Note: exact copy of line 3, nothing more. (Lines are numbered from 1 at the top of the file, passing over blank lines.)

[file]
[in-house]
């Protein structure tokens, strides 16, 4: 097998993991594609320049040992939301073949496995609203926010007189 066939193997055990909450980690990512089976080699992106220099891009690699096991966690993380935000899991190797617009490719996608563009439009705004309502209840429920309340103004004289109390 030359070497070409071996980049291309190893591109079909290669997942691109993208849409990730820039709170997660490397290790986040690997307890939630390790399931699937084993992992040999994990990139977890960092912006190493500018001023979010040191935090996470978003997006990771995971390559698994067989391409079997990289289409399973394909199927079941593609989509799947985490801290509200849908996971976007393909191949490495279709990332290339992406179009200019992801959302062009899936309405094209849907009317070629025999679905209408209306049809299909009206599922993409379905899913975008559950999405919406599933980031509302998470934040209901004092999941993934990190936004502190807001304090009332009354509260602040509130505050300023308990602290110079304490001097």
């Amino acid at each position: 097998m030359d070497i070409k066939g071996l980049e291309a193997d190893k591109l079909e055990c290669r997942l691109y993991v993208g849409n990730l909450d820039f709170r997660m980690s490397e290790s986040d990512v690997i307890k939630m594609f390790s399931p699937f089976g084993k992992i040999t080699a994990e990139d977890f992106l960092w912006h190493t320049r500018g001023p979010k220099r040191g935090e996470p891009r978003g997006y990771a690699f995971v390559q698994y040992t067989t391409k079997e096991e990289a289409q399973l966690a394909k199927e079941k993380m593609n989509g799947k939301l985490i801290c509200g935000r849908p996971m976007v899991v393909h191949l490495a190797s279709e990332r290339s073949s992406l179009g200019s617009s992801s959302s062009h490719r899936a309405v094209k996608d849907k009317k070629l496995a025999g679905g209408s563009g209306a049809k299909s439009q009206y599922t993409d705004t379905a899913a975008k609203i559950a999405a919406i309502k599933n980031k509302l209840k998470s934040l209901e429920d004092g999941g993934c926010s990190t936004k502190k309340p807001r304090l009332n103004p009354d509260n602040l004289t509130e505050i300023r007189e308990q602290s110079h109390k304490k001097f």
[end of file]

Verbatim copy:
């Amino acid at each position: 097998m030359d070497i070409k066939g071996l980049e291309a193997d190893k591109l079909e055990c290669r997942l691109y993991v993208g849409n990730l909450d820039f709170r997660m980690s490397e290790s986040d990512v690997i307890k939630m594609f390790s399931p699937f089976g084993k992992i040999t080699a994990e990139d977890f992106l960092w912006h190493t320049r500018g001023p979010k220099r040191g935090e996470p891009r978003g997006y990771a690699f995971v390559q698994y040992t067989t391409k079997e096991e990289a289409q399973l966690a394909k199927e079941k993380m593609n989509g799947k939301l985490i801290c509200g935000r849908p996971m976007v899991v393909h191949l490495a190797s279709e990332r290339s073949s992406l179009g200019s617009s992801s959302s062009h490719r899936a309405v094209k996608d849907k009317k070629l496995a025999g679905g209408s563009g209306a049809k299909s439009q009206y599922t993409d705004t379905a899913a975008k609203i559950a999405a919406i309502k599933n980031k509302l209840k998470s934040l209901e429920d004092g999941g993934c926010s990190t936004k502190k309340p807001r304090l009332n103004p009354d509260n602040l004289t509130e505050i300023r007189e308990q602290s110079h109390k304490k001097f």